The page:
Donate to Help a Child
Become a Goal Maker
Equip-A-Kid


Diabetes Research Institute Foundation

DRIF is a not-for-profit corporation with a sole focus to find a cure for diabetes. They are so serious about this goal that they want to put themselves out of business by curing diabetes.

DRIF provides funding to Diabetes Research Institute scientists to begin work on promising ideas and provide funding throughout the research process all the way to the end. When donating to DRIF and their diabetes research, your donation gives their scientists the funding they need to achieve their goal of finding the cure for diabetes.

They provide support for parents, provide tips and resources for managing diabetes, as well as provide diabetes management classes at their clinic in Florida, though with COVID-19 I’m not sure if they are still holding classes but feel free to check if you’re in Florida. You can see where they are with their research, but with COVID-19 they haven’t posted any updates for 2020 as of the posting of this blog post. There are also other ways to help besides directly donating to DRIF, like purchasing a shirt from Keep Calm or going through their Amazon Smile link when purchasing off of Amazon, a portion of the proceeds go to DRIF. I highly encourage you check out their website especially the management tips and resources.

RECAP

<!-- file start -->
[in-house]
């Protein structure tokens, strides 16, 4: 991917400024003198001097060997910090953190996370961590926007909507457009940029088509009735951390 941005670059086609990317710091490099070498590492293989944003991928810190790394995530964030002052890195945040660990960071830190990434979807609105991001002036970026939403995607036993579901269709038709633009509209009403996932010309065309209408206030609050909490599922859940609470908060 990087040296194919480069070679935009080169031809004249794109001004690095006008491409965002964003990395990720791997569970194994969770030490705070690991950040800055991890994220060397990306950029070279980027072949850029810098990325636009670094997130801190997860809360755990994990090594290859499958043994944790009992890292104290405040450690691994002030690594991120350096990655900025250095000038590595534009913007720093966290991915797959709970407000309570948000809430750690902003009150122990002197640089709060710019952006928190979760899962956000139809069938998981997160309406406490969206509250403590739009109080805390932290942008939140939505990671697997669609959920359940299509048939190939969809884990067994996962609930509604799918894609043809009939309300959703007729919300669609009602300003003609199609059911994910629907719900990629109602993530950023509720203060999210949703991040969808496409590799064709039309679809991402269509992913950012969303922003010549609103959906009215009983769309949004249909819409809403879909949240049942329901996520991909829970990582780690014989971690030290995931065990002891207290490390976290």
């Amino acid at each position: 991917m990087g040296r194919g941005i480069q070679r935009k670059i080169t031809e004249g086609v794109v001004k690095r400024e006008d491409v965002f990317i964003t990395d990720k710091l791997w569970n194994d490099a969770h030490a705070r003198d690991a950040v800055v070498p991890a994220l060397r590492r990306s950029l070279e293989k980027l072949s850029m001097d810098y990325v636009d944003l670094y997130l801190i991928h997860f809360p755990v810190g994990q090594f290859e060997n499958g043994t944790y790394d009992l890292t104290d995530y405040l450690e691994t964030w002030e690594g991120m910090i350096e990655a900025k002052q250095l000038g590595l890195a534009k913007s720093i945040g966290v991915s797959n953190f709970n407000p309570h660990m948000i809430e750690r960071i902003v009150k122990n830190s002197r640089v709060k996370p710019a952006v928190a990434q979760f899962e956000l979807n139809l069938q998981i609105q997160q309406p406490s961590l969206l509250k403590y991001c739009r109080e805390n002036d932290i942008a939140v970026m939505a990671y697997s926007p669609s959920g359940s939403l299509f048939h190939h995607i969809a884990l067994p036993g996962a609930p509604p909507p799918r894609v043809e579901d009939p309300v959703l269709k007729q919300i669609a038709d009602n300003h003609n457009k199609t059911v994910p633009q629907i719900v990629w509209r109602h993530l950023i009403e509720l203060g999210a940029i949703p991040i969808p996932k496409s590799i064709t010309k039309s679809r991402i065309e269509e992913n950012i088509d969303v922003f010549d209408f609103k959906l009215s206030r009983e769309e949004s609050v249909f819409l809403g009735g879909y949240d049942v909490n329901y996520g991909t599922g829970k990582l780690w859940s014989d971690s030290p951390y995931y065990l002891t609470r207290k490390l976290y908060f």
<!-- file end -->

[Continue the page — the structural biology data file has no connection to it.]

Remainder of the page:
Donate to Find a Cure
Support for Parents
Managing Diabetes
Diabetes Classes


I sincerely hope you look into these organizations and maybe find some interest in supporting one of them. Otherwise, for November 2020, I am going to donate to the first four organizations during the month and I hope to start another collection of products in my shop that will be specifically for donating to organizations like these. I’ll let you know when that happens but for now, please consider supporting my blog AND these organizations by heading over to my Etsy shop and purchasing a sticker or two. I will be donating 10% of proceeds to one organization each week.

The Journey: Episode Twenty-Seven

NOVEMBER 16, 2020

Well there isn’t really anything to update. A couple weeks ago, we bought an ice cream/rice scooper with the little wiper thing. Last night, I finally used it to help my portion control with my rice. Usually I pile the rice on however much I THINK I need, which is way too much. So last night I used my scoop and made two small scoops. They were small like I could put them in my hand and roll them into little rice balls. We had breakfast for dinner, eggs, bacon, and Portuguese sausage with rice. My two scoops were just the right amount! I am so upset by how much I have been overeating rice in my life. My blood sugar didn’t really reflect the lower amount of rice, but I’m sure in the long run it’ll start showing.

In Hawaii, it’s common for people to lose weight when they eat less rice or no rice at all. I’m definitely going to be eating a lot less rice, so we’ll see how much weight I lose, if any at all.